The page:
“Punch the button,” Michael Yowell told the Texas warden Wednesday evening. Nineteen minutes later, Yowell was pronounced dead at 7:11 pm CT.
The 43-year-old man of Lubbock, TX, tried to delay his execution by filing a lawsuit with two other condemned inmates that sought more information about the lethal drugs that would be used in their executions. The lawsuit challenged the Texas Department of Criminal Justice’s recent purchase of pentobarbital from a “compounding pharmacy” in Texas that initially wished to remain anonymous.
The prisoners’ letters launched a media frenzy over capital punishment, compelling the pharmacy to ask for the drugs back. Texas prison officials refused to return the drugs as they “were purchased legally by the agency,” according to department spokesman Jason Clark who issued a statement Monday. “TDCJ has no intention of returning the pentobarbital.”
“We were up-front with the vendor that the name of their company and the items purchased would be subject to disclosure thorough open records requests,” Clark said.
Death penalty states, including Texas, have turned to compounding pharmacies to replenish their lethal injection inventories after major pharmaceutical companies have said they do not want their drugs used for executions. The three prisoners argued the lethal sedative would cause further pain and suffering since the drug was manufactured by a compounding pharmacy where pharmaceutical products are not approved by the Food and Drug Administration. Opponents of capital punishment have harshly criticized these compounding pharmacies for providing drugs that are not placed under federal guidelines and are potentially unsafe. In the past, local pharmaceutical companies were implicated for providing contaminated drugs with fatal side effects.
The lawsuit hoped to delay the execution to confirm “the integrity and legality” of the injection, according to the lawsuit. The lawyers argued that the drug is “a dramatic change from prior practice—making the need for oversight, now and in the future—that much more important,” according to an AP report.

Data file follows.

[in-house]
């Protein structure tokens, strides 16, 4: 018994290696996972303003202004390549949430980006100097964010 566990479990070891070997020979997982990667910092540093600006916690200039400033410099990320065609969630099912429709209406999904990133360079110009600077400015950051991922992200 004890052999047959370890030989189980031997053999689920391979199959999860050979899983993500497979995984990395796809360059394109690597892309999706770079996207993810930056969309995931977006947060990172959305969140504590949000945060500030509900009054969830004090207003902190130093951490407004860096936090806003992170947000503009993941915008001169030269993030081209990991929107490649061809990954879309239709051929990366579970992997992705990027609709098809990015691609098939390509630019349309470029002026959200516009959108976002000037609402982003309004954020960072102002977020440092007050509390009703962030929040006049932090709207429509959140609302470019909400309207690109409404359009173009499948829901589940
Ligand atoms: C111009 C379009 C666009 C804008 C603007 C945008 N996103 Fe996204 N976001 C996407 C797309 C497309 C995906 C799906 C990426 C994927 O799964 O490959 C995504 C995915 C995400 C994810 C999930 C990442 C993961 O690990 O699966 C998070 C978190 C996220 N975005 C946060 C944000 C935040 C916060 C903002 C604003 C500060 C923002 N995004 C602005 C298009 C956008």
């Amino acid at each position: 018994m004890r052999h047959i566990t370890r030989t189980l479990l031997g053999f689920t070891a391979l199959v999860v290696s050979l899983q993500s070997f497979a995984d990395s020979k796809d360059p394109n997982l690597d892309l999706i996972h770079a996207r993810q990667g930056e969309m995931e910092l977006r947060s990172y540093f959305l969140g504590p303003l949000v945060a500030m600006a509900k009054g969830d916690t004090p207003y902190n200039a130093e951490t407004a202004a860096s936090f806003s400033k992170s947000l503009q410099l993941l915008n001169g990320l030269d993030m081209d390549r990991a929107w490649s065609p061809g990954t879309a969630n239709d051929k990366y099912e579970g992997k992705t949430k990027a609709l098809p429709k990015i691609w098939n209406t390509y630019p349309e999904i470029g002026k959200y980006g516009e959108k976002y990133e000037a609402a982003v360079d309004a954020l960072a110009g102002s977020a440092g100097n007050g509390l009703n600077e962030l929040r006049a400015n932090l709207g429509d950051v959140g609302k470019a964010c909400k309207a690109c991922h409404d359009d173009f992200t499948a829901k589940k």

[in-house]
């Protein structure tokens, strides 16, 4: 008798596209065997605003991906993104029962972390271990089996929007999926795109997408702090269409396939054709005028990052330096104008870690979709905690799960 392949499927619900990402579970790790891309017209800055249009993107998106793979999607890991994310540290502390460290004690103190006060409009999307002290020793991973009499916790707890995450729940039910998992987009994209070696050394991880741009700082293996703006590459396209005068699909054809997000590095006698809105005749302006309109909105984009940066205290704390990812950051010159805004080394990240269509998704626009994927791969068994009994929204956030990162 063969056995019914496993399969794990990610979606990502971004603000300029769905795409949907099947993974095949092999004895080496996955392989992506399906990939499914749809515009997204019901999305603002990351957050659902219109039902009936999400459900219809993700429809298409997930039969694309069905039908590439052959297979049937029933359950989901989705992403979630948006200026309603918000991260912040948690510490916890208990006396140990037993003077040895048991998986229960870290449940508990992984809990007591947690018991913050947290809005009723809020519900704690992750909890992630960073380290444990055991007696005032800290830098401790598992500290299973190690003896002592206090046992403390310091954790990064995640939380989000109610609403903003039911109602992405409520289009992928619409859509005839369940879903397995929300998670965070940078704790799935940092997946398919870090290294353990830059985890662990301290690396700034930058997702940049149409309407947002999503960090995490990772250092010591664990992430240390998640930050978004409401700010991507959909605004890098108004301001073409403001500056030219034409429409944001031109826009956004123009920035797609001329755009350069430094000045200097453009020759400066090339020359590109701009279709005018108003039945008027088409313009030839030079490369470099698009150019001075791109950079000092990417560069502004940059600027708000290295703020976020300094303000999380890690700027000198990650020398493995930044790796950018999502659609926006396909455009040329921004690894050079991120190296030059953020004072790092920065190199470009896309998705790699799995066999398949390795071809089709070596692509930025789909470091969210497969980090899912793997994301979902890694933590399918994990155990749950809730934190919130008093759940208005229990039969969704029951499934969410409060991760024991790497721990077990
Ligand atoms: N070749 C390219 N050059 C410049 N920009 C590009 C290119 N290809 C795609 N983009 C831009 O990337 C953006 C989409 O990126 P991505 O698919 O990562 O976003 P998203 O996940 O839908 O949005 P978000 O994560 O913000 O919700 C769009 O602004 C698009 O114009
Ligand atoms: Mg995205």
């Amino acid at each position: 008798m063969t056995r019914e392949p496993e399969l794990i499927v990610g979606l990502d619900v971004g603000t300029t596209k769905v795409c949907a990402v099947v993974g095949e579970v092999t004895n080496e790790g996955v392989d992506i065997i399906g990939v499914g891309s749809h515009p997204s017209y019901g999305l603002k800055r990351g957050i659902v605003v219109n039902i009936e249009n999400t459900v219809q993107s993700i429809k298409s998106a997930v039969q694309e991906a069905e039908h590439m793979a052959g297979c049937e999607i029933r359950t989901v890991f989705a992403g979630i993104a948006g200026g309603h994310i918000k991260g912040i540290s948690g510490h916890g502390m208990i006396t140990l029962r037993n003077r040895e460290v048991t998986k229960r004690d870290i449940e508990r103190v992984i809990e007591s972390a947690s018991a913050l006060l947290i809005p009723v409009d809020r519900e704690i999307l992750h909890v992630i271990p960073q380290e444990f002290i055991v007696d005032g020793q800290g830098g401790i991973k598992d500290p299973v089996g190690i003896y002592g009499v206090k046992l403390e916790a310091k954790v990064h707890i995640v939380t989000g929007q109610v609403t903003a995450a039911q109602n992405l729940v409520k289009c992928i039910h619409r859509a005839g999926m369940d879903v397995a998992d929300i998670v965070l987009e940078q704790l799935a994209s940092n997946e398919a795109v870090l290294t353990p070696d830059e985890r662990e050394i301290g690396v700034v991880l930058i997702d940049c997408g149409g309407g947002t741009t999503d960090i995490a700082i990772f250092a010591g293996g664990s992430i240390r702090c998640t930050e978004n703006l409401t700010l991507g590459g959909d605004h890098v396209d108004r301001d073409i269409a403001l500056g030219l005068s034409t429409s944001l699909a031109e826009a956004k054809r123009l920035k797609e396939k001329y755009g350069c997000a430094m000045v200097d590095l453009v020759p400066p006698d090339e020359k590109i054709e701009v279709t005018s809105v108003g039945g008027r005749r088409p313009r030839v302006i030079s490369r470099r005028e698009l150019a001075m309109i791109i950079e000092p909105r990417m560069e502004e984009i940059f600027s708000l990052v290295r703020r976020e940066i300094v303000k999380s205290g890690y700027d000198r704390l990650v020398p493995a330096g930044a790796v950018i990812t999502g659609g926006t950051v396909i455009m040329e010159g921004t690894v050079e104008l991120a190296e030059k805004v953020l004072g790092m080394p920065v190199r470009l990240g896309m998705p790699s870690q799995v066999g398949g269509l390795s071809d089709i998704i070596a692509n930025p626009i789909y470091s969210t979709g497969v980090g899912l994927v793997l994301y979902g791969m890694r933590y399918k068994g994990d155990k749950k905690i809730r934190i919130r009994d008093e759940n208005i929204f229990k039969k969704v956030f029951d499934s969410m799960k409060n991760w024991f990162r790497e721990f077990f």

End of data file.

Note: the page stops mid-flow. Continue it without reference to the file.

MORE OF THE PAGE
After lower federal courts ruled that pentobarbital was safe to use for executions, the inmates appealed their case to the Supreme Court, who ultimately rejected the prisoners’ appeal.
Yowell is the 14th man to be executed this year in Texas, which implements the death penalty more than any other state in the country.
Yowell, who was already on probation for burglary and drug convictions, was charged with murdering his parents on Mother’s Day weekend in 1998 and setting his home on fire, which injured his grandmother who later died of injuries from the fire explosion. A medical autopsy later showed that his mother had been strangled with a lamp cord before the blast, and that his father was shot in the head.
A new study by the Death Penalty Information Center finds that just 2% of all counties in the United States are responsible for convicting and executing most of the prisoners on death row since the death penalty was reinstated in 1976. Ten of the top 15 counties that convict people of the death penalty and carry out the executions are in Texas. Harris County, which includes Houston, is number one on that list, and Dallas County is number two.
Since 1976, Texas has executed 502 convicts. While Los Angeles County, Calif. has the most people on death row, California has put 13 to death.